My Dear Mr. M: Letters to G. B. MacMillan from L. M. Montgomery.
|L. M. Montgomery with her husband|
Ewan MacDonald and George Boyd
MacMillan in Scotland.
I read the letters of Lucy Maud Montgomery to George Boyd MacMillan in quite a leap of faith: the only novel I've read by Montgomery was Anne of Green Gables (1908), and though I've been intending to read the rest of the 'Anne of Green Gables' series I've not managed it yet. But a few weeks ago I was reminded of Jillian's love of Montgomery and by extraordinarily good luck a few days later came across My Dear Mr. M in a charity shop (in an area I don't even tend to visit much!) so I bought it, read it, and loved it.
It was a strange thing to read the letters of someone you barely even know the life of, but in doing so I learned a little about her. She was a Canadian author born in 1874 and is best known for those 'Anne' books - Anne of Green Gables (1908), Anne of Avonlea (1909), Anne of the Island (1915), Anne of Windy Poplars (1936), Anne's House of Dreams (1917), Anne of Ingleside (1939), Rainbow Valley (1919), Rilla of Ingleside (1921), and The Blythes Are Quoted (2009). She lived in Prince Edward Island with her grandparents following her mother's death (Montgomery was just 21 months old when her mother died of tuberculosis), then, following her marriage to Ewen (or Ewan) MacDonald, in Ontario. She led a very difficult life. The early to mid-20th Century was of course ravaged by war, but personally, L. M. Montgomery suffered depression, migraines, stillbirth, the death of her much-loved cousin Frederica Campbell, and the severe depressions of her husband. She died in 1942 of coronary thrombosis: it's suggested that she in fact committed suicide.
With such a dark history, it's remarkable how upbeat and positive Montgomery's letters could be, but in a way they were not that unlike the diaries of Sylvia Plath which tended to dwell more on the good things and were marked by a refusal to succumb to her depression. Montgomery wrote letters to G. B. MacMillan, a Scottish author to whom she was introduced by Miriam Zeiber in 1903 when she was 29. MacMillan, who was 22 at the start of the correspondence, was an aspiring writer and the early phase of their writing (which would last Montgomery's lifetime) was dominated by talk of publishing. As their friendship grows the letters become more personal, yet it's hard not to notice that Montgomery is very private. She mentions her marriage to Ewan, for example, but not the courtship, and it is not until the very end of their correspondence that she reveals how very difficult her marriage has been. What is clear is Montgomery's sensitivity. Her joy in nature, for example, is palpable and her attachment to her childhood home in Prince Edward Island is undeniable. Very gradually, however, we do see the traumas of her life very slowly wear away at her. She writes in some depth about not only the death of Frederica but also her adored cats Daffy and Lucky, and the decline in her husband's health, and, at the very end, the long letters turn to postcards when she was certain all good things were at an end, and, as she notes on 23rd April 1941, "We have loved to see beauty vanished from the world".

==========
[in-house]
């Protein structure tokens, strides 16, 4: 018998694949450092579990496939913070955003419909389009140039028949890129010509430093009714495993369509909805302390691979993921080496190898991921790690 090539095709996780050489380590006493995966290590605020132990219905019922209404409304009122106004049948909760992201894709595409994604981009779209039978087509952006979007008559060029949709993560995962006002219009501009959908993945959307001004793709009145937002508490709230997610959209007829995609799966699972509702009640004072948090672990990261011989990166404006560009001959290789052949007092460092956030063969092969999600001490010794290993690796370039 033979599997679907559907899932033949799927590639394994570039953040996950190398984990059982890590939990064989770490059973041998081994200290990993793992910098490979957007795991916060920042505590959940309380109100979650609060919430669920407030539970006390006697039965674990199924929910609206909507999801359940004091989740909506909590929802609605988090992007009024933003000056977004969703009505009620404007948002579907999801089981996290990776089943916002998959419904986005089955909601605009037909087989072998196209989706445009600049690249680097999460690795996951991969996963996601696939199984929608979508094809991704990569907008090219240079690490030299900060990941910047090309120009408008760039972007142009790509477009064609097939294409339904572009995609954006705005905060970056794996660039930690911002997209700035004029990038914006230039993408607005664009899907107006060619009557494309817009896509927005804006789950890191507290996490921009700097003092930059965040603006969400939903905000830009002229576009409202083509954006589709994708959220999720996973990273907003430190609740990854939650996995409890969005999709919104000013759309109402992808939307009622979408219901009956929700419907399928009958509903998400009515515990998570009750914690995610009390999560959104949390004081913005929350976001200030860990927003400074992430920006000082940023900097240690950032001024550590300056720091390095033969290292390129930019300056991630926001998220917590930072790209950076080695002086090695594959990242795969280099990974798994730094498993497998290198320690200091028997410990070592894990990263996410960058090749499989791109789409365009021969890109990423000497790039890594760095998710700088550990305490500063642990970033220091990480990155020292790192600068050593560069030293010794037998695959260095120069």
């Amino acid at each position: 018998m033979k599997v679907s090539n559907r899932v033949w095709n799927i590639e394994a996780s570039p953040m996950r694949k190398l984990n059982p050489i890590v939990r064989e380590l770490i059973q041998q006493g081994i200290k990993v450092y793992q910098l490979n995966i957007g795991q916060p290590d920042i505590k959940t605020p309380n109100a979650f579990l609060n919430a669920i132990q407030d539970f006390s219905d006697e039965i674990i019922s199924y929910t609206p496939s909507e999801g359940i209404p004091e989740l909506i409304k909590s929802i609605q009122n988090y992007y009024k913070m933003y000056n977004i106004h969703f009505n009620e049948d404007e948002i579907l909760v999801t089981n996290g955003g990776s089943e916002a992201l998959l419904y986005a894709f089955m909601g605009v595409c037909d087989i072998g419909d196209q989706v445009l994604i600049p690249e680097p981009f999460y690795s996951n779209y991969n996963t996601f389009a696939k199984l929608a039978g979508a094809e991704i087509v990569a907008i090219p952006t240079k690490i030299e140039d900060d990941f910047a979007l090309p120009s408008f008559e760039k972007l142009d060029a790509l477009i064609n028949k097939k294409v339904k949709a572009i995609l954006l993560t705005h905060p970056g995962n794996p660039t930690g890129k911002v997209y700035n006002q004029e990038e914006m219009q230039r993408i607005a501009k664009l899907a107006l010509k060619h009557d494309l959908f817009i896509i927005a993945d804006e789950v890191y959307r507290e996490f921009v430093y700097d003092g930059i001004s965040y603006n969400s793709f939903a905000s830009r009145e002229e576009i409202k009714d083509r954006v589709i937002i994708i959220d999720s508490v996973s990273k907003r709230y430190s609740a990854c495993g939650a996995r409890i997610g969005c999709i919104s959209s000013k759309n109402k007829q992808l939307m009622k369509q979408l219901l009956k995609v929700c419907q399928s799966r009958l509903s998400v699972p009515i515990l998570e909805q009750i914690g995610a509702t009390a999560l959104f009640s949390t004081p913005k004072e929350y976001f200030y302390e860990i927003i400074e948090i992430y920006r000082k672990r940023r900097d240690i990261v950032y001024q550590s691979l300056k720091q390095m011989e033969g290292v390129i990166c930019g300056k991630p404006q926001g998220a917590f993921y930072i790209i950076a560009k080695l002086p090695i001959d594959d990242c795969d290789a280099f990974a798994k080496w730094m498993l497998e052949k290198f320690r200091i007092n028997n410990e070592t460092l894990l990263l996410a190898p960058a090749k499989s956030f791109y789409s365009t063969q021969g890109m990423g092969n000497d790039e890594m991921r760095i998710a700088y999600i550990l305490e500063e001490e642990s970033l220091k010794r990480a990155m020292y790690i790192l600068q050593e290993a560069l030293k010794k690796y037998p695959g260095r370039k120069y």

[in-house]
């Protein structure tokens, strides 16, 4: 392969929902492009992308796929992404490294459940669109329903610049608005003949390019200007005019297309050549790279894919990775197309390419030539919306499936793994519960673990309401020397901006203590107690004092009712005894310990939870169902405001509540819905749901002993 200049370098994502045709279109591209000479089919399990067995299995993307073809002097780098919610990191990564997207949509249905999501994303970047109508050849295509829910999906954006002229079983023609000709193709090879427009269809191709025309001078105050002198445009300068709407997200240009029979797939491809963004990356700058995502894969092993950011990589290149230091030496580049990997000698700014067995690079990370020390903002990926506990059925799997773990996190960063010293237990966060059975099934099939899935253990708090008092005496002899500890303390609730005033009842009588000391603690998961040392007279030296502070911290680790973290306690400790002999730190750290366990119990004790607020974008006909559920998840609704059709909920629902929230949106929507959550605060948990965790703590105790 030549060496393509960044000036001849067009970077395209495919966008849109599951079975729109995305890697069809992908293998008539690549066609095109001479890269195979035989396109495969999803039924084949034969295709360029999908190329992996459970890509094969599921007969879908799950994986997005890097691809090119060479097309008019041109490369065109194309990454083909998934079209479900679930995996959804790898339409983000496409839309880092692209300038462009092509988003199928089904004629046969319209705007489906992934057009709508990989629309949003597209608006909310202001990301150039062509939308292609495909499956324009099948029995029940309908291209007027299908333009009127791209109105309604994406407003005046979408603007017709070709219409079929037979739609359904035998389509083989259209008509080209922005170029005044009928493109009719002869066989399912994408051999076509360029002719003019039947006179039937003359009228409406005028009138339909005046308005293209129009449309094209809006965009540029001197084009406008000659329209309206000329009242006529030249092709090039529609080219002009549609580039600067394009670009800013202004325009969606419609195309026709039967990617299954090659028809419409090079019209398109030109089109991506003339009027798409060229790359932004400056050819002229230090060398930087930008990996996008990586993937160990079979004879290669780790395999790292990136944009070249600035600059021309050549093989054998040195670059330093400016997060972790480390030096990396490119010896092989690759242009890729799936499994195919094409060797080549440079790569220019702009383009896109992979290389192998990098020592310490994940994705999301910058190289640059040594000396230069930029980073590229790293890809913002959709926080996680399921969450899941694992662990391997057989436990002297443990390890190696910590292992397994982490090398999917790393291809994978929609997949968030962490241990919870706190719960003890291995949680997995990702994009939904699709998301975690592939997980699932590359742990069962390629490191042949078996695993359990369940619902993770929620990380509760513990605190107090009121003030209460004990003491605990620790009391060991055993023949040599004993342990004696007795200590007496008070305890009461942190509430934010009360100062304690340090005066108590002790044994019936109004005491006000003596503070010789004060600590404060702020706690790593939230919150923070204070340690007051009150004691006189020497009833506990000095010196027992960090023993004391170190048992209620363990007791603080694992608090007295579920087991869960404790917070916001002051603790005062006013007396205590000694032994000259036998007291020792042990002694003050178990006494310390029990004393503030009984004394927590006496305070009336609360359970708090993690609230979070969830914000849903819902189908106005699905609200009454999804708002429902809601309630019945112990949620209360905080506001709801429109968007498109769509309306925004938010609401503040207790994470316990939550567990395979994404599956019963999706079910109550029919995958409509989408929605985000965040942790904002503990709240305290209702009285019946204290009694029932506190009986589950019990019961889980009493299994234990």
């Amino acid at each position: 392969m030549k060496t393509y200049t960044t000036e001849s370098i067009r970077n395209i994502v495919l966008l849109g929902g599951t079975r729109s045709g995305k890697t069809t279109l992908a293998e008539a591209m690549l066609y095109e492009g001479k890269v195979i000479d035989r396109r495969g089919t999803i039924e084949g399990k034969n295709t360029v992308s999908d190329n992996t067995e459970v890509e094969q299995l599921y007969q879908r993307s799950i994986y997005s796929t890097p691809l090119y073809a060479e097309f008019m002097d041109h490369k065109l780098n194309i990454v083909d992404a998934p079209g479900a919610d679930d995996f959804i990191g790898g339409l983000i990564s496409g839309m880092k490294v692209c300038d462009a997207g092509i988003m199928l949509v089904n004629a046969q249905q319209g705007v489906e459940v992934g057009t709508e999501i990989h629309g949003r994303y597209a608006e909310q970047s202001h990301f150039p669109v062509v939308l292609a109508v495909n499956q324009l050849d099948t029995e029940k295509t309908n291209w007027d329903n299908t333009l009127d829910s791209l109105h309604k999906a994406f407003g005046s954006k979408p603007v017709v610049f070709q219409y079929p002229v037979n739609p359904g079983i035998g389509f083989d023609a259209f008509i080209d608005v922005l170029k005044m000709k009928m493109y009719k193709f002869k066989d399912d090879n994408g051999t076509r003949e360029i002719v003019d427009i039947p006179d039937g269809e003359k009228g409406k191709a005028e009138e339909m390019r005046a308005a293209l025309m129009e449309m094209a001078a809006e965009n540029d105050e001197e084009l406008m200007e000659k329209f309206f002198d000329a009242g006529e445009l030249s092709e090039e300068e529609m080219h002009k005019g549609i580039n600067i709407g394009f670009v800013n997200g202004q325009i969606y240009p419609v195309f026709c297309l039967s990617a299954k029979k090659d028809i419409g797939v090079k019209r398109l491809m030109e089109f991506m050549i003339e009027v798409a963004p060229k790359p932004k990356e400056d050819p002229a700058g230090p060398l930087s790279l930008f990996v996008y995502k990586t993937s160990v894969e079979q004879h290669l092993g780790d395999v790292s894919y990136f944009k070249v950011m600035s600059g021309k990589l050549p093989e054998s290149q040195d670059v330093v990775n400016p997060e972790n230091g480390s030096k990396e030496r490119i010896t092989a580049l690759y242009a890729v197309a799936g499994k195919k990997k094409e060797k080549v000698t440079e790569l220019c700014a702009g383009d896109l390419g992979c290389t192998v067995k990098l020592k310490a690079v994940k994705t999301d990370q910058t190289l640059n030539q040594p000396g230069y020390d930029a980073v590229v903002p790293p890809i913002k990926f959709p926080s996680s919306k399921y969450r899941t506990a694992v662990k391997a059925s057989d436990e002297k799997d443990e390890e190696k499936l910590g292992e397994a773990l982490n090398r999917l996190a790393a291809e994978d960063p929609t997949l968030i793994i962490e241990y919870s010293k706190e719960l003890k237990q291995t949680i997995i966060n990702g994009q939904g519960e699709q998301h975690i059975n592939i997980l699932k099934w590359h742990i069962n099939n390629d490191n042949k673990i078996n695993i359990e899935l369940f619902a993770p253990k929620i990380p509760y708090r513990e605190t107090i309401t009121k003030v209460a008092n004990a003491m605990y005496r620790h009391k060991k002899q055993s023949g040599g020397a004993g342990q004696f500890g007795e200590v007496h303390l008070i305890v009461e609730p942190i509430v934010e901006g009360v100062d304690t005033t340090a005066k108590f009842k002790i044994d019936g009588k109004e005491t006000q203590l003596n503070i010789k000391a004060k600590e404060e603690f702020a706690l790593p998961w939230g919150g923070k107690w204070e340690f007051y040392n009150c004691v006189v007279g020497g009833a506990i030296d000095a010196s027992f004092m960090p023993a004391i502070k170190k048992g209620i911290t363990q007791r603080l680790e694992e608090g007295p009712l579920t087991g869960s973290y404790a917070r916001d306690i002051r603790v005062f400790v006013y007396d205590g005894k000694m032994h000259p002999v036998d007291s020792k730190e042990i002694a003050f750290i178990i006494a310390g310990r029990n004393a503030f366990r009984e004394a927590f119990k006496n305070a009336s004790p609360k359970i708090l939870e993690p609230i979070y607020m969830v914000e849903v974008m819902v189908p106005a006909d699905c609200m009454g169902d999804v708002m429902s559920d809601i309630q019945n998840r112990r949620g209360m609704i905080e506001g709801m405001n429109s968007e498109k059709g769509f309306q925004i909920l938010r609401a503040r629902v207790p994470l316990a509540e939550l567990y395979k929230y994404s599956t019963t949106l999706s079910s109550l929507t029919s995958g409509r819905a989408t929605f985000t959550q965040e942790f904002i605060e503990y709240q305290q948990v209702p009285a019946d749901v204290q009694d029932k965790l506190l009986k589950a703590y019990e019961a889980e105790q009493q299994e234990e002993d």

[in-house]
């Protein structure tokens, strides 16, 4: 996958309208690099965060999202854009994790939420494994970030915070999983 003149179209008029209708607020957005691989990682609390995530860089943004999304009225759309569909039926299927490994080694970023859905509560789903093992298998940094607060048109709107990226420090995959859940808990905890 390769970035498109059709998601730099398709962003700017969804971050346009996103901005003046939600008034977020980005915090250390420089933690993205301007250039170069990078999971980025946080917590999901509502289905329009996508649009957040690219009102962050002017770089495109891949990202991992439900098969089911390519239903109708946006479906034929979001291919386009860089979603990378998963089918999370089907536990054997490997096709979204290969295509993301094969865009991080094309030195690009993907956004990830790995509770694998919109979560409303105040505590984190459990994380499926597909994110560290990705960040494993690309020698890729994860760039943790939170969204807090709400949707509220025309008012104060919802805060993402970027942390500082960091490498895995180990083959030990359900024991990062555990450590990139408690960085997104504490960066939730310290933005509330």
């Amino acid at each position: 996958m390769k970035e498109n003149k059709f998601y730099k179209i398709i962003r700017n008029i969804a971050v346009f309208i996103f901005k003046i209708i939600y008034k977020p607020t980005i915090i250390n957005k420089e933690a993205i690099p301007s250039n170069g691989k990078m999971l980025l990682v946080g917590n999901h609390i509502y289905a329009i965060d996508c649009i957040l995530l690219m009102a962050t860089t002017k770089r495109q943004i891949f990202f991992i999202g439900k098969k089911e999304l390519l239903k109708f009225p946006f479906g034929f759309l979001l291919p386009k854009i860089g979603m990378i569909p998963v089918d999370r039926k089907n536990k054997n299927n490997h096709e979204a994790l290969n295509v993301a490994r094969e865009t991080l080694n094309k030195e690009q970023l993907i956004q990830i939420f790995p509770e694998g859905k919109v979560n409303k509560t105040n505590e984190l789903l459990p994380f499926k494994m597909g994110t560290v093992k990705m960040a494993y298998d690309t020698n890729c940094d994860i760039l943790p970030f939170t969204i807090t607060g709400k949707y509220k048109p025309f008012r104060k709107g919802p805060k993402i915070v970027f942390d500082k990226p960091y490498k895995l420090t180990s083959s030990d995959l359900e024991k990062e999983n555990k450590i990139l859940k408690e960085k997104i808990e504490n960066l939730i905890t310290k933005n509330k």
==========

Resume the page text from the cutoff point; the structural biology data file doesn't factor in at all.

There was something unsettling about reading this volume of letters, and very moving. While there was a sense of joie de vivre, particularly in the early letters, there is too the decline, not just the inevitable old age and associated frailty, but a person who has had too much suffering in their life: as she noted in her final letter, "My husband's nerves are worse than mine even. I have kept the nature of his attacks from you for over 20 years but they have broken me at last". We do not see MacMillan's replies in this volume, but one can imagine his sadness and fear in receiving this and the other late letters when, in a sense, that wall came down and Montgomery finally confided in him.
As I was reading this book with no knowledge whatsoever of Lucy Maud Montgomery, I was frequently surprised and taken aback, and I didn't appreciate what she shared or, more importantly, what she did not share with MacMillan, so from that point of view I think perhaps someone with more knowledge would appreciate this book more. Yet that didn't hamper my enjoyment, more it made the shock of her later years greater (I suppose one can only imagine how MacMillan felt). They are very beautiful letters, and it was interesting to learn about the author of the 'Anne' novels (and a surprise to learn that she wasn't so fond of writing them). After this I'll certainly go on to read more of her works, and I'll be interested to read her letters and journals if I come across them.